Theories of Visual Perception

By Ian E. Gordon | Go to book overview

1

Theory and method

In this chapter we will offer some general remarks on the nature of scientific theories - a reasonable beginning to a book bearing the present title. Then we shall say a little about the role of new techniques in the discovery process and subsequent theorizing.


The calibre of scientific theories

Much has been written about the nature of scientific theories. Perhaps the best-known writer in this field is Karl Popper (1902-1994). Popper argued that no scientific theory can be proved to be correct; it can only be shown to be wrong, or at least flawed. It is the job of scientists to find ways of challenging theories by empirical means. This is only possible if theories are designed to be open to empirical validation - they must be falsifiable. That the moon is made of green cheese is a silly theory (or hypothesis), but it is at least falsifiable: we can go there and check. In contrast, Freud's psychoanalytic theory is not silly, but many have doubted whether, for example, his concept of the Oedipus complex could ever be falsified by empirical observation.

Popper (1959) demonstrates how the process of empirical testing leads to an evolution of theories whereby earlier theories become corrected and often embedded within newer, more inclusive ones. Thus, Newton's theory can still be used in many contemporary situations, such as sending a rocket to the moon. But it was the presence of certain weaknesses in the theory (facts it could not explain) that led to Einstein's theory of relativity - which includes Newton's laws as special cases.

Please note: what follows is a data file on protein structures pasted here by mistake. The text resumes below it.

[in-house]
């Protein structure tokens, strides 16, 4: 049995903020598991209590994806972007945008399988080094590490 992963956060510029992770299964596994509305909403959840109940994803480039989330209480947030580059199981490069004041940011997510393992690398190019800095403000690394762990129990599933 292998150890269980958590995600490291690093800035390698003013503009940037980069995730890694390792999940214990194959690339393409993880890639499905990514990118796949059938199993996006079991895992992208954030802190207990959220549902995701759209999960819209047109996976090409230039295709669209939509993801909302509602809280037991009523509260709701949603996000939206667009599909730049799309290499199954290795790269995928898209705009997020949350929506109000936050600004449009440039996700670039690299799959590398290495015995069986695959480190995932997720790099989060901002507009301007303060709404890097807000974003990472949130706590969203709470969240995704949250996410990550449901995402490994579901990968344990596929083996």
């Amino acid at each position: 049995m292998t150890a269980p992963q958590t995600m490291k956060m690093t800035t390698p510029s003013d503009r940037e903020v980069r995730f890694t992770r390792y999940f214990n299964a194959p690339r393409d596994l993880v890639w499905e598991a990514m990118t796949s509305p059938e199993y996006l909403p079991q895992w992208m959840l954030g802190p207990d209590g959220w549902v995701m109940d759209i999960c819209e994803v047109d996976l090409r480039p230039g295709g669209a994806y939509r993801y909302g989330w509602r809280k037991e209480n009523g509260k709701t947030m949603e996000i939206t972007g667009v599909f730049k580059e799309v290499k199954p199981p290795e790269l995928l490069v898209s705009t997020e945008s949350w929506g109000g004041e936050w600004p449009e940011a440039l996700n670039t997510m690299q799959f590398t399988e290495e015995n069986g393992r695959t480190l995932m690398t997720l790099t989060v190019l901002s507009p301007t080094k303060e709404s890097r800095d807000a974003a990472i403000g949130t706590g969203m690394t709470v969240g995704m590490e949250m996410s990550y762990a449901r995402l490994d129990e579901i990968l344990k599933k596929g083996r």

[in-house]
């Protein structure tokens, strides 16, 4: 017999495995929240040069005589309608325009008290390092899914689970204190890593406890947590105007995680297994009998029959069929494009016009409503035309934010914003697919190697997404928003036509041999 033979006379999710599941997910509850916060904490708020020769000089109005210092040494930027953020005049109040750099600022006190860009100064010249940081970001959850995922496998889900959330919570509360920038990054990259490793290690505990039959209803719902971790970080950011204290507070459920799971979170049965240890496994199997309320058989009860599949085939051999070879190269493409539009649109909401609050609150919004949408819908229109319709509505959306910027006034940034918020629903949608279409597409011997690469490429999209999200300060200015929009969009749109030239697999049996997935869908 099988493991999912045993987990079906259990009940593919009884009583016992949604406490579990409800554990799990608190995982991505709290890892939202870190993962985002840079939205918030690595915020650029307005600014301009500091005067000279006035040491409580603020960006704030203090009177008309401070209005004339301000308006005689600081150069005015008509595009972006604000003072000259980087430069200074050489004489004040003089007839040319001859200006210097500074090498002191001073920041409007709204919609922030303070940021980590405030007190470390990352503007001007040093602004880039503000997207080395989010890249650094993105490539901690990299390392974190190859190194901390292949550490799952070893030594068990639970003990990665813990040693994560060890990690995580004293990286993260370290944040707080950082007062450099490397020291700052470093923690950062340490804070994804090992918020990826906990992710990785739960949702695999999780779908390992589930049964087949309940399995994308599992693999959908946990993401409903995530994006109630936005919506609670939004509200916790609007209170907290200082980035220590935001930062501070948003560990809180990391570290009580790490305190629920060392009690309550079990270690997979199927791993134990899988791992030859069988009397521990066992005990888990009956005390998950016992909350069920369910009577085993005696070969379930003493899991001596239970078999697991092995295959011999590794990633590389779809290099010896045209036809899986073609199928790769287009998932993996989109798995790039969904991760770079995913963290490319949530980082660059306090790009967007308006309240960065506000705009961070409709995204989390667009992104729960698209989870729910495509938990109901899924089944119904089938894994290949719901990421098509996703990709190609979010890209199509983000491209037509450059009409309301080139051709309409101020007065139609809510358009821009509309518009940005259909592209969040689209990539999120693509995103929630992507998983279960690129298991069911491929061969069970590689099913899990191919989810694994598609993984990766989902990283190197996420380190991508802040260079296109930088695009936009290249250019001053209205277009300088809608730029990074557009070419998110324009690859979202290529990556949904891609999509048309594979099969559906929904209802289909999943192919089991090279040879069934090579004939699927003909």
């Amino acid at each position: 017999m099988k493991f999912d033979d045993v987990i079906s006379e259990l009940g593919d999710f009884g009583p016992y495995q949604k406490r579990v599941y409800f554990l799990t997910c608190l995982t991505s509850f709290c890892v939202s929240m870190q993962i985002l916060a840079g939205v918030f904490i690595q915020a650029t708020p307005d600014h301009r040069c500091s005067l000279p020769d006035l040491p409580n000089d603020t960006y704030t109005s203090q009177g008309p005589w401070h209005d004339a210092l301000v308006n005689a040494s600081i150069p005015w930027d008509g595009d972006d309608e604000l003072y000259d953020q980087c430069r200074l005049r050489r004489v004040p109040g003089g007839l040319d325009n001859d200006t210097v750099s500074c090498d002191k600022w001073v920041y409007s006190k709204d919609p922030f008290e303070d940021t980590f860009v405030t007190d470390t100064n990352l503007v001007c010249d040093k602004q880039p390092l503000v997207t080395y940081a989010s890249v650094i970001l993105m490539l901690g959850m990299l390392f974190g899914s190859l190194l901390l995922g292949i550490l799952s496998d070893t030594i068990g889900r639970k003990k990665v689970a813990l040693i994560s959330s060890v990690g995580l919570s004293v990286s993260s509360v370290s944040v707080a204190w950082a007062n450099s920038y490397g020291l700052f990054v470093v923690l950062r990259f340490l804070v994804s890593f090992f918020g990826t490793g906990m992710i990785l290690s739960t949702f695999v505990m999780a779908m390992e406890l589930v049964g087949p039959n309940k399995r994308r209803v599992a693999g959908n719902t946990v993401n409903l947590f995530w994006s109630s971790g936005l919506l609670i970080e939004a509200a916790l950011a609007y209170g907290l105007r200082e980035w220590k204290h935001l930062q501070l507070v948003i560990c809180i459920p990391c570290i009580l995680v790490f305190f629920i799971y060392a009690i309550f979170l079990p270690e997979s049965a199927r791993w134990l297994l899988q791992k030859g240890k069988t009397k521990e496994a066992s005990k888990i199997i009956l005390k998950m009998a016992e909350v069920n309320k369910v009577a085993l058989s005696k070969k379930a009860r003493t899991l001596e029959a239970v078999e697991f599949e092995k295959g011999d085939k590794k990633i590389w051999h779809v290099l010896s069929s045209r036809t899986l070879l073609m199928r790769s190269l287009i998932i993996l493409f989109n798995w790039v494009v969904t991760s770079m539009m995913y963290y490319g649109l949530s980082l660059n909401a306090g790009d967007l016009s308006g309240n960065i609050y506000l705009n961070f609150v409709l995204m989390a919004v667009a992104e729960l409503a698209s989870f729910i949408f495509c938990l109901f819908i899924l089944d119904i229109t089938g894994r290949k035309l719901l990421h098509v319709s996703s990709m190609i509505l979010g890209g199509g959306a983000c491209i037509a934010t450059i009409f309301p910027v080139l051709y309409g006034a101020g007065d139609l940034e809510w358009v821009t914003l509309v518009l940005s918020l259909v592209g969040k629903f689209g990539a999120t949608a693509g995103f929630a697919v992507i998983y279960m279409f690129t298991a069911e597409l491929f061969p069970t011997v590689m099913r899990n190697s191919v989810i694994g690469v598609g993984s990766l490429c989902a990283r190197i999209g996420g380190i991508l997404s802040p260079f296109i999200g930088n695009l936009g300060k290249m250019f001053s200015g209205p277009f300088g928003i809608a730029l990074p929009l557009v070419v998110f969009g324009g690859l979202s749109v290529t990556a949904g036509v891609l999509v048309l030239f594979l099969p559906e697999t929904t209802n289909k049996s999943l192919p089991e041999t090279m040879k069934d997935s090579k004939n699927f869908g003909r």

It is now generally agreed that when Popper made his assertions he was thinking about what can be called 'great theories'. Examples are Newton's laws, Darwin's theory of evolution, relativity theory and, most recently, the quantum electrodynamic theory of light. There is no need to write at length about these theories. However, here are a few examples of their power.

Newton's formula, G = (m1 × m2)/d2, where G = gravitational force, m1 and m2 are the masses of two bodies and d2 is the square of the distance between them, has been described by the distinguished physicist Richard Feynman as the most powerful equation of all time (Feynman, 1999): it can

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